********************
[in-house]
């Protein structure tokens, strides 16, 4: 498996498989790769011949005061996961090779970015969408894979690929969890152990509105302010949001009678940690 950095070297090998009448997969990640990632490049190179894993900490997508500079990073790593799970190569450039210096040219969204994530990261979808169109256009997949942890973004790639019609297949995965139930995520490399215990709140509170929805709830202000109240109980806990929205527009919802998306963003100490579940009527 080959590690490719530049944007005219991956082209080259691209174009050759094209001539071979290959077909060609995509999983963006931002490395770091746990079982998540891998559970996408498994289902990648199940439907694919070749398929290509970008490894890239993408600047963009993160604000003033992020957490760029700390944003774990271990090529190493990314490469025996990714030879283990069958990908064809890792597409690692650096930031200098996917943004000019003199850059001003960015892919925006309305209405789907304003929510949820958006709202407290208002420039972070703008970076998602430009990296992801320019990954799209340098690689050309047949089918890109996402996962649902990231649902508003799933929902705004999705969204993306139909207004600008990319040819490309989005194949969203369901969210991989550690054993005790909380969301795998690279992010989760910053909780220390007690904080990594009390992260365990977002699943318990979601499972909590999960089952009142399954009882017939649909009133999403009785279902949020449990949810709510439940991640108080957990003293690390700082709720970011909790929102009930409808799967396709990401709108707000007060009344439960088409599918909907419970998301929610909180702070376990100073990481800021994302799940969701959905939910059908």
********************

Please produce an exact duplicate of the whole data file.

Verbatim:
[in-house]
């Protein structure tokens, strides 16, 4: 498996498989790769011949005061996961090779970015969408894979690929969890152990509105302010949001009678940690 950095070297090998009448997969990640990632490049190179894993900490997508500079990073790593799970190569450039210096040219969204994530990261979808169109256009997949942890973004790639019609297949995965139930995520490399215990709140509170929805709830202000109240109980806990929205527009919802998306963003100490579940009527 080959590690490719530049944007005219991956082209080259691209174009050759094209001539071979290959077909060609995509999983963006931002490395770091746990079982998540891998559970996408498994289902990648199940439907694919070749398929290509970008490894890239993408600047963009993160604000003033992020957490760029700390944003774990271990090529190493990314490469025996990714030879283990069958990908064809890792597409690692650096930031200098996917943004000019003199850059001003960015892919925006309305209405789907304003929510949820958006709202407290208002420039972070703008970076998602430009990296992801320019990954799209340098690689050309047949089918890109996402996962649902990231649902508003799933929902705004999705969204993306139909207004600008990319040819490309989005194949969203369901969210991989550690054993005790909380969301795998690279992010989760910053909780220390007690904080990594009390992260365990977002699943318990979601499972909590999960089952009142399954009882017939649909009133999403009785279902949020449990949810709510439940991640108080957990003293690390700082709720970011909790929102009930409808799967396709990401709108707000007060009344439960088409599918909907419970998301929610909180702070376990100073990481800021994302799940969701959905939910059908």